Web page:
Referring to FIG. 8, a capacitor dielectric material 50 has been deposited over at least some of outer lateral sidewalls 35 above and below fluid pervious material 20. In one preferred implementation, capacitor dielectric material 50 has at least been deposited over capacitor electrodes 30, 32 and 34 through fluid pervious material 20 of the FIG. 5 depicted retaining structure 20 effective to deposit capacitor dielectric material 50 at least over portions of the capacitor sidewalls which are received below the retaining structure. Further likely, unless deposition conditions were selected that would be selective to not deposit material 50 onto retaining structure/fluid pervious material 20, capacitor dielectric material 50 would also deposit onto material 20, and most likely within the fluid passageways effectively formed therethrough, and as shown. An exemplary preferred material 50 is aluminum oxide, with an exemplary preferred thickness for material 50 being 40 Angstroms. Minimum passageway size in material 20 is preferably selected to be greater than two times the deposition thickness of material 50 at least to preclude occlusion of such passageways with the depositing capacitor dielectric material to enable such material to deposit onto sidewalls of the electrodes below fluid pervious material 20. For example, and by way of example only, a preferred minimum open cross-dimension for passageways 21 for a 40 Angstrom thick capacitor dielectric layer 50 is 120 Angstroms. Of course alternately by way of example only, non-uniform minimum cross-dimension fluid passageways might be provided in fluid pervious material 20. Further for example and by way of example only and with respect to the FIG. 7 depiction, deposited capacitor dielectric material 50 might block or occlude fluid permeability in at least a majority, if not all, of second regions 40 and not do so in at least a majority, and perhaps in none, of first regions 42.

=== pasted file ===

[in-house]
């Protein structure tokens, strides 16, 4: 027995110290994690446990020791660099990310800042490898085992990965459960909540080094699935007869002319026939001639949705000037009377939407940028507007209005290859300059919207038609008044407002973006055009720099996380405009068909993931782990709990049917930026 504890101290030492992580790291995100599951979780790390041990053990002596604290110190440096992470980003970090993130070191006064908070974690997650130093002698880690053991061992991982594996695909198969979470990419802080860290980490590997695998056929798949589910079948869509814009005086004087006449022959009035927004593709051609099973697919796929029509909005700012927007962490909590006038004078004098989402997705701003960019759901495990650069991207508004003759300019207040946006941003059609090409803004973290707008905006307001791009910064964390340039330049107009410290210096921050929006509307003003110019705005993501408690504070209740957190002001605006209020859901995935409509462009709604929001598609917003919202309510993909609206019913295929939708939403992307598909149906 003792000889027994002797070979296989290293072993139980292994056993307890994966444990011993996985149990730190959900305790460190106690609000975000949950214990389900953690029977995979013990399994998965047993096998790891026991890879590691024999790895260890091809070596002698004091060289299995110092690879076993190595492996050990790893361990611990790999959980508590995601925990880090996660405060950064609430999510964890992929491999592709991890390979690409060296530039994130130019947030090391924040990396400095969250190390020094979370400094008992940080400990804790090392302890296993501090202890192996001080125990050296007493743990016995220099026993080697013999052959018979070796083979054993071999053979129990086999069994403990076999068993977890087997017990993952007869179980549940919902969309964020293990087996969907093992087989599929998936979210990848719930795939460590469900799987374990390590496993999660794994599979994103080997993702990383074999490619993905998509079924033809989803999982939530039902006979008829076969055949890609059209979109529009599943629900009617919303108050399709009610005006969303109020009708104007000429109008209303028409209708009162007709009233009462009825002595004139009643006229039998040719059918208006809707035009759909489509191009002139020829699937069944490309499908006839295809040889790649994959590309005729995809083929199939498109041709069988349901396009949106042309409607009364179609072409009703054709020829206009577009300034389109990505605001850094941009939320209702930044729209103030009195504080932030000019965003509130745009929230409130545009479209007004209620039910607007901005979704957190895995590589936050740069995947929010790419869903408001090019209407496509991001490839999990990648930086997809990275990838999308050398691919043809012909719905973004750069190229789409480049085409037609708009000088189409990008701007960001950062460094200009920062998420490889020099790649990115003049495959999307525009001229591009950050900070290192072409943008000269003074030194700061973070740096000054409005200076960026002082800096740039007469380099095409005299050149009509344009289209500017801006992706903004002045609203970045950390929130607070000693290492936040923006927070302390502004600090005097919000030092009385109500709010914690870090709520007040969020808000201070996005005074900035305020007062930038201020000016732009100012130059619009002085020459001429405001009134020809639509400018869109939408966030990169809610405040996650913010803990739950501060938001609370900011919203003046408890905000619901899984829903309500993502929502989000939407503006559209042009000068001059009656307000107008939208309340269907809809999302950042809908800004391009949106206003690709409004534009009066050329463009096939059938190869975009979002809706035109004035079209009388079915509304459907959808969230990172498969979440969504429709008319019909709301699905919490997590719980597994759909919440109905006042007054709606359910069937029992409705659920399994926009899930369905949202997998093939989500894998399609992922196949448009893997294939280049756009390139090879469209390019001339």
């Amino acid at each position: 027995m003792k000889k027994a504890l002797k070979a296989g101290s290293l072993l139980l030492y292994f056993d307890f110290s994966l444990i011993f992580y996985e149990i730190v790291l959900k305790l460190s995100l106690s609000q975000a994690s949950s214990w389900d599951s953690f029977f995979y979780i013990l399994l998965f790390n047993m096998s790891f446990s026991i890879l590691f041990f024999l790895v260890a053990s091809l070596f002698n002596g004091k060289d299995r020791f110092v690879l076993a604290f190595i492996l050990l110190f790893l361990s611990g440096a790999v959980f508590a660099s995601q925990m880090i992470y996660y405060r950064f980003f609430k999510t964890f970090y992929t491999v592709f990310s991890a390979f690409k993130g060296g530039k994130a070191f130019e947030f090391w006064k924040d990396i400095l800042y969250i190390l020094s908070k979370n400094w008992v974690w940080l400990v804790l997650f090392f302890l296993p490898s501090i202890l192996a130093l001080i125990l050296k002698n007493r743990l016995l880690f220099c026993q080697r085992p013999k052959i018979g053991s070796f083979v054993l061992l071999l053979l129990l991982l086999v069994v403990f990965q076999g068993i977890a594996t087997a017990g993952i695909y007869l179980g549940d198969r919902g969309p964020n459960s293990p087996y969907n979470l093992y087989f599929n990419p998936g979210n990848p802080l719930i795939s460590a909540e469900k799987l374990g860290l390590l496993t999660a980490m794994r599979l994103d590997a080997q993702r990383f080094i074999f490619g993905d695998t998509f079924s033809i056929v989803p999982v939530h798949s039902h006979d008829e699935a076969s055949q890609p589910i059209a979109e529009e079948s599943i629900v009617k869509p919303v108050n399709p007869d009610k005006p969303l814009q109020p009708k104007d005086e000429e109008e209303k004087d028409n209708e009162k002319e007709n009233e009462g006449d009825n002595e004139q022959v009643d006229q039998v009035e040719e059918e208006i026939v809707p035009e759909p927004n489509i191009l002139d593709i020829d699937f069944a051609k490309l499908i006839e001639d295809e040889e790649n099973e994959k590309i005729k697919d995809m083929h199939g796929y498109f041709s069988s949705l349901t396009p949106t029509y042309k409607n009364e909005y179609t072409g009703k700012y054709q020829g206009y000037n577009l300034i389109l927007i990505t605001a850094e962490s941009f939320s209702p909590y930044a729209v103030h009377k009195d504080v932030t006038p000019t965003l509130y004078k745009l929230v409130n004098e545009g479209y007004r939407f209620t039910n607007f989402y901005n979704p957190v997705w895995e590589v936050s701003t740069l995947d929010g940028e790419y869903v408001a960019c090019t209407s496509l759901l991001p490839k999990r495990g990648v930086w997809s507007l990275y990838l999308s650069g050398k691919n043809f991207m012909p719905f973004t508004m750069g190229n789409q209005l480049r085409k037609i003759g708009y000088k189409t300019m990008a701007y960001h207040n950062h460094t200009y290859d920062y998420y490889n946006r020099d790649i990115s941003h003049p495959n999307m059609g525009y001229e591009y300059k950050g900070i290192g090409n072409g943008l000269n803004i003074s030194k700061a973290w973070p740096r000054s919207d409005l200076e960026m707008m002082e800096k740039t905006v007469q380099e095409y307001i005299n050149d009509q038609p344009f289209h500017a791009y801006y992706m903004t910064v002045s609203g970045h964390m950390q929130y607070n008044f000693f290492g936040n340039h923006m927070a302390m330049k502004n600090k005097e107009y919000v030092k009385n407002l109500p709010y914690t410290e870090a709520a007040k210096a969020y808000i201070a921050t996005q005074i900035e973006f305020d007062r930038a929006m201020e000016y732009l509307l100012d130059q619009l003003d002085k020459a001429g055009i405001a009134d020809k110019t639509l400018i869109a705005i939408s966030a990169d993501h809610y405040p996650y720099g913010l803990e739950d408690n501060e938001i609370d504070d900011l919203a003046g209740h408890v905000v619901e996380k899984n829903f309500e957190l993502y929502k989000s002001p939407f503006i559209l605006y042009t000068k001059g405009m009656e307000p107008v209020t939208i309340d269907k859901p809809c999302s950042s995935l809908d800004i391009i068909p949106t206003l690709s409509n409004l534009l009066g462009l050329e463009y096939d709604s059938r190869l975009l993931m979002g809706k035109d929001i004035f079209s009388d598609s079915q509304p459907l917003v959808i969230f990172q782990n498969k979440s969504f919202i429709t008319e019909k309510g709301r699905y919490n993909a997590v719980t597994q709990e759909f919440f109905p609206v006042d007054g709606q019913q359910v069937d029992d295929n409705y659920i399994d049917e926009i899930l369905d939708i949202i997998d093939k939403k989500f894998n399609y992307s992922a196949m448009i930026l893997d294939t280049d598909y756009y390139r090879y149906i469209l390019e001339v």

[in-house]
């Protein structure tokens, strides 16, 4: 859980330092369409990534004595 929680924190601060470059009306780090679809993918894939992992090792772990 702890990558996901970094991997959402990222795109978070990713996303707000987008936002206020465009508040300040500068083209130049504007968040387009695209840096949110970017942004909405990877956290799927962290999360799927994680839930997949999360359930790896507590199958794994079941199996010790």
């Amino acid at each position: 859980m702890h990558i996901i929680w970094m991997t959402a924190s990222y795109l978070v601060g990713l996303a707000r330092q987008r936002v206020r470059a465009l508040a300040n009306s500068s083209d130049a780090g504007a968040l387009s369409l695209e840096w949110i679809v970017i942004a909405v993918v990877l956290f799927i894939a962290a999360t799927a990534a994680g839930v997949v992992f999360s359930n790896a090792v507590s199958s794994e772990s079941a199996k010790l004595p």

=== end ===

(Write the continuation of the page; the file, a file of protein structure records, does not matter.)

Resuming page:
Referring to FIG. 9, capacitor electrode material 55 has been deposited over at least some of outer lateral sidewalls 35 above and below fluid pervious material 20, and accordingly in one preferred implementation at least over at least some of capacitor dielectric material 50 received below retaining structure 20. Material 55 will ultimately be conductive, and may constitute the same or different material(s) from that of first capacitor electrodes 30, 32 and 34. Second capacitor electrode material 55 might be patterned to form individual second capacitor electrodes for the depicted first capacitor electrodes, or alternately by way of example only comprise a single common capacitor electrode for all of the depicted capacitors, as is common in DRAM circuitry for example. Further and regardless, retaining structure/fluid pervious material 20 might or might not remain as part of a finished integrated circuitry construction incorporating the plurality of capacitors, with such being depicted as remaining as part of such construction in FIG. 9.